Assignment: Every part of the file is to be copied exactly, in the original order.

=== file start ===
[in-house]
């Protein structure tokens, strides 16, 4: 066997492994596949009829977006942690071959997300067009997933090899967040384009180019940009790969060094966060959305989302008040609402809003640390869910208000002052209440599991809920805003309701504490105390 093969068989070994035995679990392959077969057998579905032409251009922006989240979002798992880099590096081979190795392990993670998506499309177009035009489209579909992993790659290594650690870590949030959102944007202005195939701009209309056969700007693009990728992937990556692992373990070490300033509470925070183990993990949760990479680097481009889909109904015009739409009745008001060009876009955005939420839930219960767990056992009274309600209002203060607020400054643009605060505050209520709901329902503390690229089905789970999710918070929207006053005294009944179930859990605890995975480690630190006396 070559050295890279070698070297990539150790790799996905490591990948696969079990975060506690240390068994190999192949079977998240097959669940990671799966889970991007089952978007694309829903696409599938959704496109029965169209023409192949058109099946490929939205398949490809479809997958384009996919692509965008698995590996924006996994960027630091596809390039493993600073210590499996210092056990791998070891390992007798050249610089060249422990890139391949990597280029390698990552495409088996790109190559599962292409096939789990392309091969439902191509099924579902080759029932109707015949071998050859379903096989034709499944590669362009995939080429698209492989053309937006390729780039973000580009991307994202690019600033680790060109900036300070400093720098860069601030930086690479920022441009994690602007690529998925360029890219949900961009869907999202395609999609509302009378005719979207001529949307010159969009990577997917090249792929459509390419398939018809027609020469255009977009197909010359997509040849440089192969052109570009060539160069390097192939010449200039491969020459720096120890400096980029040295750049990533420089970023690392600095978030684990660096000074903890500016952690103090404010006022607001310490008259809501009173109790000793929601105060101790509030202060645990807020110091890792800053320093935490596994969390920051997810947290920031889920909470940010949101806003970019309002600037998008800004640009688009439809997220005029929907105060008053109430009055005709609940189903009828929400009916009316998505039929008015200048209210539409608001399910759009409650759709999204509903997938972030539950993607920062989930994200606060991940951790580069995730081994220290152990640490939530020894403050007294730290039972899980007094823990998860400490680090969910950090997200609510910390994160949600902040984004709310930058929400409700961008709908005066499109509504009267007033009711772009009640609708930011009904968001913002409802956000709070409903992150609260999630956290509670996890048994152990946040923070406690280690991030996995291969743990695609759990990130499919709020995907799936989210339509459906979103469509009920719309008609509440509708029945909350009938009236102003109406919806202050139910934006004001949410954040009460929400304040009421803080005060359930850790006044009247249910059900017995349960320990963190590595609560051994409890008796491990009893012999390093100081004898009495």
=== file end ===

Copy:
[in-house]
């Protein structure tokens, strides 16, 4: 066997492994596949009829977006942690071959997300067009997933090899967040384009180019940009790969060094966060959305989302008040609402809003640390869910208000002052209440599991809920805003309701504490105390 093969068989070994035995679990392959077969057998579905032409251009922006989240979002798992880099590096081979190795392990993670998506499309177009035009489209579909992993790659290594650690870590949030959102944007202005195939701009209309056969700007693009990728992937990556692992373990070490300033509470925070183990993990949760990479680097481009889909109904015009739409009745008001060009876009955005939420839930219960767990056992009274309600209002203060607020400054643009605060505050209520709901329902503390690229089905789970999710918070929207006053005294009944179930859990605890995975480690630190006396 070559050295890279070698070297990539150790790799996905490591990948696969079990975060506690240390068994190999192949079977998240097959669940990671799966889970991007089952978007694309829903696409599938959704496109029965169209023409192949058109099946490929939205398949490809479809997958384009996919692509965008698995590996924006996994960027630091596809390039493993600073210590499996210092056990791998070891390992007798050249610089060249422990890139391949990597280029390698990552495409088996790109190559599962292409096939789990392309091969439902191509099924579902080759029932109707015949071998050859379903096989034709499944590669362009995939080429698209492989053309937006390729780039973000580009991307994202690019600033680790060109900036300070400093720098860069601030930086690479920022441009994690602007690529998925360029890219949900961009869907999202395609999609509302009378005719979207001529949307010159969009990577997917090249792929459509390419398939018809027609020469255009977009197909010359997509040849440089192969052109570009060539160069390097192939010449200039491969020459720096120890400096980029040295750049990533420089970023690392600095978030684990660096000074903890500016952690103090404010006022607001310490008259809501009173109790000793929601105060101790509030202060645990807020110091890792800053320093935490596994969390920051997810947290920031889920909470940010949101806003970019309002600037998008800004640009688009439809997220005029929907105060008053109430009055005709609940189903009828929400009916009316998505039929008015200048209210539409608001399910759009409650759709999204509903997938972030539950993607920062989930994200606060991940951790580069995730081994220290152990640490939530020894403050007294730290039972899980007094823990998860400490680090969910950090997200609510910390994160949600902040984004709310930058929400409700961008709908005066499109509504009267007033009711772009009640609708930011009904968001913002409802956000709070409903992150609260999630956290509670996890048994152990946040923070406690280690991030996995291969743990695609759990990130499919709020995907799936989210339509459906979103469509009920719309008609509440509708029945909350009938009236102003109406919806202050139910934006004001949410954040009460929400304040009421803080005060359930850790006044009247249910059900017995349960320990963190590595609560051994409890008796491990009893012999390093100081004898009495």